If you have studied psychology or research methods, you will be familiar with this type of flaw. For those who
have not, it basically means that if two things happen together, it does not necessarily mean one causes
another. For example:
The life expectancy of Aboriginal people is low. Therefore, being Aboriginal causes people to die early.
Here, two phenomena (being Aboriginal and having a low life expectancy) are joined in a cause-effect
relationship that may not exist. Low life expectancy among Aboriginal people is likely to be caused by other
factors, such as social issues, poor health facilities and substandard living conditions, not the pure fact of being
Aboriginal.
Confusing the cause-effect relationship
In the following example, the cause-effect relationship is reversed:
Every time the doorbell rings there is someone at the door. Therefore, the doorbell must call people to my door.

Following is another example:


People who have high blood pressure are more likely to suffer stroke than those with normal or low blood
pressure. Therefore, stroke increases the likelihood of having high blood pressure.
In this example, the cause-effect relationship is fallaciously confused. The cause is actually high blood pressure,
and the effect is stroke, not the other way around.

Generalization
In everyday life, it is common to find examples of generalization. Human beings have a natural tendency to
classify objects and people to make the world simpler to understand. However, in this process some of the
complexity and subtlety of life is lost. One example of over-generalization is stereotyping, which involves
describing a phenomena and then fallaciously applying it to an individual case. For example:
Most people cry when they start school, therefore my child will cry when he starts school.

Other examples of over-generalisation may involve generalising the results of a survey or experiment to a
population. There is nothing wrong with this, as long as the sample is representative of the population and the
investigation surveyed a sufficiently large and diverse group. For example:
Every household interviewed on this block responded that crime is a serious problem in this area. Therefore,
residents in this neighbourhood believe that crime is a serious problem here.

The problem with this argument is the sample group (those living on this block) is not necessarily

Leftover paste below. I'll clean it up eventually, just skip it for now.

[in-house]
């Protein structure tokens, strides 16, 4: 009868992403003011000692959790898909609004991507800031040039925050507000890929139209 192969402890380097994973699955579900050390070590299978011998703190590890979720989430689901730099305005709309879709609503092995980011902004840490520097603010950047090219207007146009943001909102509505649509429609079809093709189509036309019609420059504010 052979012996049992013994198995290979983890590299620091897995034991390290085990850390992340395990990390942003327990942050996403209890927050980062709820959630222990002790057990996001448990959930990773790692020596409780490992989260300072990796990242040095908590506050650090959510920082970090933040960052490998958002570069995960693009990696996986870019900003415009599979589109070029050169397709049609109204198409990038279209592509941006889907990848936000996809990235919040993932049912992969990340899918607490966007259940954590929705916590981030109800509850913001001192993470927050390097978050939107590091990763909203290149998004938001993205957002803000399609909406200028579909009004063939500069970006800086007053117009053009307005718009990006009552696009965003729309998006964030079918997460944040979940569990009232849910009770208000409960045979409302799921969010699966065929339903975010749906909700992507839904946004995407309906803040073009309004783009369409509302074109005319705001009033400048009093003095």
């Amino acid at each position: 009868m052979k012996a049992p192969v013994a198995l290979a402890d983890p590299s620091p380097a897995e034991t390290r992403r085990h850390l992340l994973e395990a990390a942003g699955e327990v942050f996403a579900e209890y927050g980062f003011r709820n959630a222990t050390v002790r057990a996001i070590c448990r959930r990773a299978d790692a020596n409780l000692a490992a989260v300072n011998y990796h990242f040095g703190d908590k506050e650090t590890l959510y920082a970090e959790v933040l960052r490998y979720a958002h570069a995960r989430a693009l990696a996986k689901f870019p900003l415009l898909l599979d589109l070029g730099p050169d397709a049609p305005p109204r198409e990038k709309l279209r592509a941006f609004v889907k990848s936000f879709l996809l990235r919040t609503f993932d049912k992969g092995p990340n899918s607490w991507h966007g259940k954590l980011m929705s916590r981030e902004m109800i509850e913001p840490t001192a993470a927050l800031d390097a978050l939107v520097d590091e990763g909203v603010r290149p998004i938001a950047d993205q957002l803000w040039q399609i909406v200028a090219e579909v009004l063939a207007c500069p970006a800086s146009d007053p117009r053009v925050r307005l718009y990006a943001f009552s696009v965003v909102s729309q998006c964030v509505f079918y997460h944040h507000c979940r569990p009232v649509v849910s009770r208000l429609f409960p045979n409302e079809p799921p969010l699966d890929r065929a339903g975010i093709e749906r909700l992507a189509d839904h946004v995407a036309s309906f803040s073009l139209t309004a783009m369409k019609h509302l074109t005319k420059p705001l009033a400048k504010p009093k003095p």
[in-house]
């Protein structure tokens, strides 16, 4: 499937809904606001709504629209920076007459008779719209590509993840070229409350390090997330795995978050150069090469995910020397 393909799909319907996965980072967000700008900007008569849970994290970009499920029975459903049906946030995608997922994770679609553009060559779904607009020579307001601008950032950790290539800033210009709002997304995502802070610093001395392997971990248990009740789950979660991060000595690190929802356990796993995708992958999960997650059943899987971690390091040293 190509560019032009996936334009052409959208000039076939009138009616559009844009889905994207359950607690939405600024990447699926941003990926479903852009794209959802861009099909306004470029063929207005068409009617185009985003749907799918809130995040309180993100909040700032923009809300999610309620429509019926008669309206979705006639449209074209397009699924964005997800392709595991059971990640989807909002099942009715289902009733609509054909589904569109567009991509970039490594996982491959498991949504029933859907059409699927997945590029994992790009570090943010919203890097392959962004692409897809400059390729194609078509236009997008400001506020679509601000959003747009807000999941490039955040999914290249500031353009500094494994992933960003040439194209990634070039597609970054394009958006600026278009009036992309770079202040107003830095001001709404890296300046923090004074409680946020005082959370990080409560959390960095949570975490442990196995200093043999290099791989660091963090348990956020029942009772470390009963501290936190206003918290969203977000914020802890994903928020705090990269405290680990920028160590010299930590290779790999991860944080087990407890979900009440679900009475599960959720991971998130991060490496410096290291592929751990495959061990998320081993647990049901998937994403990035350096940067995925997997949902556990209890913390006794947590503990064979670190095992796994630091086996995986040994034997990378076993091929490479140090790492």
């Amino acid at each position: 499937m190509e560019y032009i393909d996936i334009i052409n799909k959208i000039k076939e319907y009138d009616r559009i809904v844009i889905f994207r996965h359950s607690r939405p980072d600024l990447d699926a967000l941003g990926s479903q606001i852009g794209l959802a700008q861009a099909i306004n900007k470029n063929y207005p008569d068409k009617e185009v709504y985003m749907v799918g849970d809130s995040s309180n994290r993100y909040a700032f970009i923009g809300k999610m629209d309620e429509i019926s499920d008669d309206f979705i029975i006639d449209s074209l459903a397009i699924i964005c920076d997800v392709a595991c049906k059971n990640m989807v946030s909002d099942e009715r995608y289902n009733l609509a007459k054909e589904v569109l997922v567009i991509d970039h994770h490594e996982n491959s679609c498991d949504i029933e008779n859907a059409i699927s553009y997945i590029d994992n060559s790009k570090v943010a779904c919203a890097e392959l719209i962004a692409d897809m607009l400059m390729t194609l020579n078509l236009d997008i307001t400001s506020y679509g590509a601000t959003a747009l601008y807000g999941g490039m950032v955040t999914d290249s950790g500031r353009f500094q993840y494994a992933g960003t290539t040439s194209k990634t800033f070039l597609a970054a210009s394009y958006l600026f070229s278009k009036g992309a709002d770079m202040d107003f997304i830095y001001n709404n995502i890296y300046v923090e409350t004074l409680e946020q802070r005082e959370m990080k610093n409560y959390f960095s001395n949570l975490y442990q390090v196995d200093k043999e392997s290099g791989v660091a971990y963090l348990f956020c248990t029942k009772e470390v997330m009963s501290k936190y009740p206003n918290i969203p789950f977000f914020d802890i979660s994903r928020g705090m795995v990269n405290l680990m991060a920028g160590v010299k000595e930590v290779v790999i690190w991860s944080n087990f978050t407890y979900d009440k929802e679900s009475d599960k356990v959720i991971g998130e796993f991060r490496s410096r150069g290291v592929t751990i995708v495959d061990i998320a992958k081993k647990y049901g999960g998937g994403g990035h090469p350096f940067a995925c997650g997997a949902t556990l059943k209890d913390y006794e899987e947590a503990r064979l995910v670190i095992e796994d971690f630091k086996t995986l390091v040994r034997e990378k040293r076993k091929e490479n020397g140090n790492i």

representative of the population to which the results are being generalised (this neighbourhood).
In the UMAT, be wary of responses that over-generalise.
Irrelevance
If something is not discussed in a passage, chances are it is incorrect. Although it is usually quite easy to spot
an option that is totally irrelevant, it becomes more difficult when time is limited and you only have time to
skim over the passage. Other people who get caught out on irrelevance are those who do not leave their
personal knowledge and biases behind and are therefore caught out by distracter that include material not
discussed in a passage. For example:
The Australian sharemarket is expected to open lower for the last week of the financial year, after the price of
oil neared a record $US60 a barrel. Fears about rising energy costs hit Wall Street on Friday, amid fears that
the high price of oil could also damp consumer spending and in turn hamper economic growth. Current world oil
prices suggest that the average petrol price is heading to $1.20 a litre. But for the economy as a whole it is not
so bad to the extent that Australia benefits as a net energy producer. Energy-related stocks could get a lift if oil
continues to march higher, but other sectors, particularly airlines and transport, could suffer.
What can be concluded from the passage?
Distracter: Middle East tensions have contributed to the rise in petrol price
The distracter provides a plausible explanation for oil price rises and one that may be true. However, the